National Drug Take-Back Day Is Saturday, April 30: Spring Cleaning For Your Medicine Cabinet
Helen Domske, NY Sea Grant's Coastal Education Specialist, P: 716.645.3610, E: email@example.com
Buffalo, NY, April 29, 2016 - Open up your medicine cabinet or first-aid closet tonight after work or tomorrow morning and ask yourself:
- How many bottles of prescription medicines have I accumulated that I no longer take?
- Do I have any medicines that are past their expiration date?
- Am I perhaps responsible for cleaning out the home of a recently deceased friend or relative, particularly someone older who might have been taking a litany of medicines?
For four hours this Saturday (April 30, 2016)—from 10 am - 2 pm your local time—you can safely dispose of these medicines at a registered site in your community as part of The U.S. Drug Enforcement Agency's (USDEA) "National Prescription Drug Take-Back Day."
The reason for such events is clear: Unwanted prescription drugs that are improperly disposed of can pollute local waterways, posing a threat to public health, wildlife, and our natural environment. The United States Geological Survey (USGS) has detected trace amounts of antibiotics, hormones, contraceptives, steroids, and other medications in 80% of the water tested throughout the country. Flushing and landfilling unused medications are never the right disposal solutions.
"Participating in this biannual event is an easy step to help preserve the health of New York's Great Lakes and marine waters," says New York Sea Grant's Coastal Education Specialist Helen Domske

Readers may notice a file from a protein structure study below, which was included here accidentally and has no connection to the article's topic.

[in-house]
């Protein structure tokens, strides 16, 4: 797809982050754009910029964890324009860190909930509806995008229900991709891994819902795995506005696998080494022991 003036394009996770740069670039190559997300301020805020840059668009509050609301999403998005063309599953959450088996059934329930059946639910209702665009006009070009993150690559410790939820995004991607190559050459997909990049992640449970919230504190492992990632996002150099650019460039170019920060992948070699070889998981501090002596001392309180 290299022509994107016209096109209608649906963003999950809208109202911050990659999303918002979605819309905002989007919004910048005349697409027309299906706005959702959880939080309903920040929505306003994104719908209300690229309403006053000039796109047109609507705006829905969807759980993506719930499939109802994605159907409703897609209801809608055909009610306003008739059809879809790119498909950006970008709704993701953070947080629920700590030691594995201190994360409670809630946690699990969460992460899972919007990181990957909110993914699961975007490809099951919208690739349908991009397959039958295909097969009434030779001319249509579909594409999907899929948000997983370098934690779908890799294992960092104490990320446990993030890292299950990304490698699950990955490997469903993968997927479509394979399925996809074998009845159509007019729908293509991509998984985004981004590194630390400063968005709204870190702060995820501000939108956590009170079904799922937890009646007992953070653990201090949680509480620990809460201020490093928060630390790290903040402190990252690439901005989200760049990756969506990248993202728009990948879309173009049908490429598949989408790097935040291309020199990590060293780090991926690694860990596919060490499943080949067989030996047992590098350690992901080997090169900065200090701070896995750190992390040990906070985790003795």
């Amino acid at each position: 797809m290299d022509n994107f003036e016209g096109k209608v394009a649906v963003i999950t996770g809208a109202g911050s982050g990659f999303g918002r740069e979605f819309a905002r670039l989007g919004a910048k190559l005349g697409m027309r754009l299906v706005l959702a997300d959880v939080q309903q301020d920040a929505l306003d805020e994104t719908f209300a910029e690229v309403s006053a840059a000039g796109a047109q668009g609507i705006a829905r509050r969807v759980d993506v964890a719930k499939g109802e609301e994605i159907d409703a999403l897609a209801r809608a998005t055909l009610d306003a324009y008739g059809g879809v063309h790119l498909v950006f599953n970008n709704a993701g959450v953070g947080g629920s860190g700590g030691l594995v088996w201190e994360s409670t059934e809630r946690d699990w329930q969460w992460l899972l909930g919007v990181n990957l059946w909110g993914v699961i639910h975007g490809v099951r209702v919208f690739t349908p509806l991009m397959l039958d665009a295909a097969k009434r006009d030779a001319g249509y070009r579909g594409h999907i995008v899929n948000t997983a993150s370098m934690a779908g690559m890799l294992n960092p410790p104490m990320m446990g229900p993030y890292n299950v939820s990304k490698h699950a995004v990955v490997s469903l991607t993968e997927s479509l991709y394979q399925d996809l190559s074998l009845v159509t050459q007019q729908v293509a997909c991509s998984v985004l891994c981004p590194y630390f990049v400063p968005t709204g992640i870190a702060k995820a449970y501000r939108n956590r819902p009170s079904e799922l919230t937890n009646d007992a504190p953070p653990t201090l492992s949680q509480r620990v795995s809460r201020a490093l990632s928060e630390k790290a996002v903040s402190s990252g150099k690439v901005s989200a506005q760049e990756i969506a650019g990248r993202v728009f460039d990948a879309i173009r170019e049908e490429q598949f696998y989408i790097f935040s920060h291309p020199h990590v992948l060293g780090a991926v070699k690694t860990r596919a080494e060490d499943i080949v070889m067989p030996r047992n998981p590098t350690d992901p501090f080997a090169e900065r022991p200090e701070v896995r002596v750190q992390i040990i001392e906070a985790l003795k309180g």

. "It also helps reduce the misuse of pharmaceuticals, which can also impact human health." NYSG offers resources to "Returning Unwanted Medicines" at www.nyseagrant.org/unwantedmeds
“We want people to stop flushing pharmaceuticals down the toilet or the drain,” says Domske. "We tell people not to flush them down the drain because it does eventually get out to into the water system."
Saturday's event marks the 10th time since September 2010 that the USDEA has partnered with federal, state and local law enforcement to collect any unwanted medicines for safe disposal. At the last event, in September 2015, Americans turned in 350 tons (over 702,000 pounds) of prescription drugs at more than 5,000 sites operated by the USDEA and more than 3,800 of its state and local law enforcement partners. Overall, in all the previous Take Back events, USDEA and its partners have taken in over 5.5 million pounds—more than 2,750 tons—of pills.
"These take-back events highlight the problems related to prescription drug abuse and provide a unique and meaningful service to our citizens," said USDEA Acting Administrator Chuck Rosenberg
. "While we continue to finalize a uniform system for prescription drug disposal, we will continue to sponsor these take-back opportunities and give Americans the opportunity to contribute to the solution. DEA is grateful to the many federal, state, local, and tribal partners that have helped make this effort so successful."